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Gillette head­quarters | Flickr

In its most recent com­mercial, Gillette dared to make the appar­ently con­tro­versial claim that men can do better at being vir­tuous, strong, and kind. In the swirling con­ver­sation about the video online, two prominent neg­ative reac­tions have emerged. The first has been touted by Piers Morgan, Brian Kilmeade, and other political com­men­tators largely on the right, who say that Gillette’s com­mercial is anti-men, that “toxic mas­culinity” is not real, and that we should let “boys be boys.” They believe the com­mercial does not target the wrongs of a par­ticular type of man, but men as a whole. And in many ways, they’re right.

Gillette decided not to pick an easy target for the com­mercial — it took on the bullies, harassers, and predators, cer­tainly — but it also took on the bystanders, the excusers, and the dis­regard woven into the very fabric of our culture. At the same time, it cor­rectly iden­tified that there are still good men out there, and that not every man is irreparably lost to evil and lust. It chal­lenged these good men not to stand for bad behavior, from its potential source in childhood to the estab­lished norms of indi­vidual men and society as a whole. Yet it is the commercial’s asso­ci­ation of these predatory, intim­i­dating, and com­placent behaviors with mas­culinity itself that makes many on the right so angry. Is this because many of them do not want to believe in the inherent sin­fulness of human nature as a whole, or is it simply the “male” attri­bution of the sin that bothers them?

Many on the right gladly tout that there are inherent dif­fer­ences between men and women — so if we can broadly dif­fer­en­tiate the genders’ respective virtues, is it so hard to believe that they also broadly have their respective sins? This is not to say that women are sinless and that every problem in society exists because of men. It is simply to say that the facts — that 1 in 3 women expe­rience sexual assault, 91 percent of rape victims are female, and boys are more prone to physical vio­lence than girls — tell us that these par­ticular problems addressed by the com­mercial are found in some­thing inher­ently male. And yet despite pro­viding pos­itive models of great-hearted men who choose to do better, the com­mercial still gets slammed for rec­og­nizing that all of this is more wide­spread and innate in our sinful nature than many want to believe. It isn’t saying that, irrev­o­cably and uni­ver­sally, all men are the problem. It’s saying that this problem is male.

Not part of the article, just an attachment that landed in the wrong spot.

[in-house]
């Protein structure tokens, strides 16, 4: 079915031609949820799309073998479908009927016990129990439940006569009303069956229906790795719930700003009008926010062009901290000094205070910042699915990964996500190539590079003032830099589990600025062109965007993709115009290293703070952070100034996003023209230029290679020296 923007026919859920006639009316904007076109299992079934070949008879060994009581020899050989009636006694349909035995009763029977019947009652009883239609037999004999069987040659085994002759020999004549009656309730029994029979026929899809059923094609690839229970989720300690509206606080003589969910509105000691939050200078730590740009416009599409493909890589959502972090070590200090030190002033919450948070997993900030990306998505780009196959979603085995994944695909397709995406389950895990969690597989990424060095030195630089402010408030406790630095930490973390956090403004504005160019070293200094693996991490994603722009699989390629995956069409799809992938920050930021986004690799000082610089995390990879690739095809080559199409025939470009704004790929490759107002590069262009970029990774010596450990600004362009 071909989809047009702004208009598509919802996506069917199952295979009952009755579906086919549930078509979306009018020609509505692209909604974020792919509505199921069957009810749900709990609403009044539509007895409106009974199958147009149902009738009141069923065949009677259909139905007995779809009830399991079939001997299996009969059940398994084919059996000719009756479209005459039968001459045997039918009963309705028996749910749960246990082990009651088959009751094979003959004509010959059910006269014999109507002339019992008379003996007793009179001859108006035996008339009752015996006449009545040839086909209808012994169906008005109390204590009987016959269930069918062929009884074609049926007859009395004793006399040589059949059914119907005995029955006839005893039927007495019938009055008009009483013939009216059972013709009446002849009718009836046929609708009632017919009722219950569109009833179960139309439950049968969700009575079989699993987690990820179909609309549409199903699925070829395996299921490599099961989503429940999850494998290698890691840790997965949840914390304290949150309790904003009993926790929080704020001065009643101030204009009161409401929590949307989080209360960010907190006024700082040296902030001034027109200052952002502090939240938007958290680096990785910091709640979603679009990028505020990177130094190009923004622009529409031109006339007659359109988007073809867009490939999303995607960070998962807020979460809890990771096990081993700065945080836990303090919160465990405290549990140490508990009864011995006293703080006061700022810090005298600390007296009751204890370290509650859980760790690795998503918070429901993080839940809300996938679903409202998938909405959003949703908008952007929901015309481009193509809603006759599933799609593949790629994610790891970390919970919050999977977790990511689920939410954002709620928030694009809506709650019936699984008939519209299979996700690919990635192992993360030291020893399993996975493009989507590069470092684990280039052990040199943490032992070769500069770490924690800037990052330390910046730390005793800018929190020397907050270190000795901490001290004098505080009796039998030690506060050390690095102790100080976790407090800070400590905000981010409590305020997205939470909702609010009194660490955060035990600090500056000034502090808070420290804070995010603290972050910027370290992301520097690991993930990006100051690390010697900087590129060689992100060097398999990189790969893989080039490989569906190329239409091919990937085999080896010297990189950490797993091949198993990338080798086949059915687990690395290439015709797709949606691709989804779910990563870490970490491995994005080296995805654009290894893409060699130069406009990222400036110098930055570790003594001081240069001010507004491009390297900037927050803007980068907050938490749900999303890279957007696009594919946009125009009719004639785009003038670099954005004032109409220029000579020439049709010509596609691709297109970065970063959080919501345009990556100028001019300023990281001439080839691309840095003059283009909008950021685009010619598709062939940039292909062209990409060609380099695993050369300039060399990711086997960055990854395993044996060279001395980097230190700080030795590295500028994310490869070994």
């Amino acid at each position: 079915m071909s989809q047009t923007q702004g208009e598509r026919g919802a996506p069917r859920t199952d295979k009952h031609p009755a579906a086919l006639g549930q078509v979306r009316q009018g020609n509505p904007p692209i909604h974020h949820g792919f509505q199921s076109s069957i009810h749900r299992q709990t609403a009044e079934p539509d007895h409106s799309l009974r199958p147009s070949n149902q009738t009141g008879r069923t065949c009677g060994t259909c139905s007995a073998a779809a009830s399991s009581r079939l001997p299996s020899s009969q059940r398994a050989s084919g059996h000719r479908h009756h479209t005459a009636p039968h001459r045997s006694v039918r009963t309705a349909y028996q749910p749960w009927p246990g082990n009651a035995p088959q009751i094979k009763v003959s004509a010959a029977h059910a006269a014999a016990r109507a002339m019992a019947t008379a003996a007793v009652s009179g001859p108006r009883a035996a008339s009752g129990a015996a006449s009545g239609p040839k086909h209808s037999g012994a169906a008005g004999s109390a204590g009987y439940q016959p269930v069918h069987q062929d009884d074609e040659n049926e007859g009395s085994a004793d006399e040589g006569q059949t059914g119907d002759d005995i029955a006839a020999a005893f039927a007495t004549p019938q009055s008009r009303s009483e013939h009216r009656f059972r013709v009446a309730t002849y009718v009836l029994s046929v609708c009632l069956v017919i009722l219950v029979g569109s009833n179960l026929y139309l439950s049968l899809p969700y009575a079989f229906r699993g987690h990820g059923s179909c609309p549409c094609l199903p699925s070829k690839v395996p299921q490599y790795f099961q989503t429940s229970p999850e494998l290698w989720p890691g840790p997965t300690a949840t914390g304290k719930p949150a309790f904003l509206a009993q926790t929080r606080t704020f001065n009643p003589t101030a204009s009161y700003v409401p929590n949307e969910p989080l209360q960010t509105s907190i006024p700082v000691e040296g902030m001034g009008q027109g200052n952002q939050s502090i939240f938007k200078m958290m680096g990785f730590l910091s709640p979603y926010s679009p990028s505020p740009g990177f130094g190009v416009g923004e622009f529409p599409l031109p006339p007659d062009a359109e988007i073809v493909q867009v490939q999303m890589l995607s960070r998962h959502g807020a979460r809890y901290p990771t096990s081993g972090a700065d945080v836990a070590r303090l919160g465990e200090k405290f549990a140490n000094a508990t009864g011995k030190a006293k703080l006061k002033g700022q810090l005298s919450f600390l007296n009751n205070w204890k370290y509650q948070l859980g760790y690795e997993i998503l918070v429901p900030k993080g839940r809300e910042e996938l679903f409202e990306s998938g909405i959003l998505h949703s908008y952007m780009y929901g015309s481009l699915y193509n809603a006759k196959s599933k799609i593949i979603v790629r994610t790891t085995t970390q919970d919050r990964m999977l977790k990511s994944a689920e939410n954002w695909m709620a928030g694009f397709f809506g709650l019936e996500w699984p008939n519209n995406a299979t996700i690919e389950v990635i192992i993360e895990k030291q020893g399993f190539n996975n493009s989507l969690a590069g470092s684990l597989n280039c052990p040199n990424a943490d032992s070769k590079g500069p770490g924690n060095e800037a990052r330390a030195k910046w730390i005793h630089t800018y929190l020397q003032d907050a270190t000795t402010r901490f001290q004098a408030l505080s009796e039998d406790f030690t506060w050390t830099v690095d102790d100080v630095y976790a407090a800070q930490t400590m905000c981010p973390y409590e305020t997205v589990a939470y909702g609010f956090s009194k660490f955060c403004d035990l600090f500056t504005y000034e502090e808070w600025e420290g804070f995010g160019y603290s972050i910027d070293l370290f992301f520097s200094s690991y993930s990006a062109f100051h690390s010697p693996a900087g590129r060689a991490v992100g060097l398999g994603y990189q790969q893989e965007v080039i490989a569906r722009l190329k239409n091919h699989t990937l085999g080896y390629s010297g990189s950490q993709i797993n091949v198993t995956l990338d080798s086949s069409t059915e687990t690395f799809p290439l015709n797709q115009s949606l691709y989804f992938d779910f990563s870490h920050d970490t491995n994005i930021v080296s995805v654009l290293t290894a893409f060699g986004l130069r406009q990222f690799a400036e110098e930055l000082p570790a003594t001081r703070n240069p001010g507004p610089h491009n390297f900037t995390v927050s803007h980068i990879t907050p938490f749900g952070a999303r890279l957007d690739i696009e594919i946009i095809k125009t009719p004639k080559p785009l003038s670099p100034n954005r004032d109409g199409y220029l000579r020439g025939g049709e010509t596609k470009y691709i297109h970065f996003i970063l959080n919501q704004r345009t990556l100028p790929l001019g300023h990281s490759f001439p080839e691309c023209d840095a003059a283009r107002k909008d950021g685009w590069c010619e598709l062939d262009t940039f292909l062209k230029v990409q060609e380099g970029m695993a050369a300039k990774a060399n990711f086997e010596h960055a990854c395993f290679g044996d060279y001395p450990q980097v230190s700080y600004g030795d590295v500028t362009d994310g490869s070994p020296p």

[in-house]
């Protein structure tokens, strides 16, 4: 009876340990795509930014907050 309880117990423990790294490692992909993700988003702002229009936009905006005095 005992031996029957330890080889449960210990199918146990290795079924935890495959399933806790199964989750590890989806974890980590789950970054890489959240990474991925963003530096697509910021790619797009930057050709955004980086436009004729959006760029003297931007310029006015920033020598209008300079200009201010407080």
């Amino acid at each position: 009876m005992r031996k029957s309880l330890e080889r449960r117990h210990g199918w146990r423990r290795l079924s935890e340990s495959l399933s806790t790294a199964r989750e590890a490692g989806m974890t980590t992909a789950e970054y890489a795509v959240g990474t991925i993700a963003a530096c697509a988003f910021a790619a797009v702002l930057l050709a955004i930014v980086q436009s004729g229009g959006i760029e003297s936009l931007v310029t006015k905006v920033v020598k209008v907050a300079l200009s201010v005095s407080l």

Making even less sense is the second response to the com­mercial: that as a cor­po­ration, Gillette has no right to make moral claims or to pretend that its motives are any­thing other than financial gain. As Piers Morgan himself iden­tifies, however, Gillette has come out against the very people who buy its products. This mar­keting tactic is bold and finan­cially risky, and studies have shown that the com­mercial actually res­onated far more with women than with its more tar­geted audience of men.

And yet, even if Gillette is simply a money-hungry cor­po­ration, should we really care? For any source in our post­modern world to promote some­thing as shocking and ground­breaking as virtue is a win we should be cel­e­brating. Truth is truth no matter who says it, and if we gen­uinely want to move toward a society that elim­i­nates sexual assault and bul­lying, we shouldn’t quash the effort to encourage men to be the best version of them­selves.

At the end of John Steinbeck’s novel East of Eden, a wise char­acter named Lee tells a girl named Abra, “And now that you don’t have to be perfect, you can be good.” That’s a lesson for men as men, but also women as women and human beings as human beings. Para­dox­i­cally, it is only when we rec­ognize that sin is inherent in our nature and woven into our society, and that as long as we pretend that there is no problem we can only make it worse, can we humble our­selves enough to choose to become “the best a man can get.”

Haley Hauprich is a senior studying English.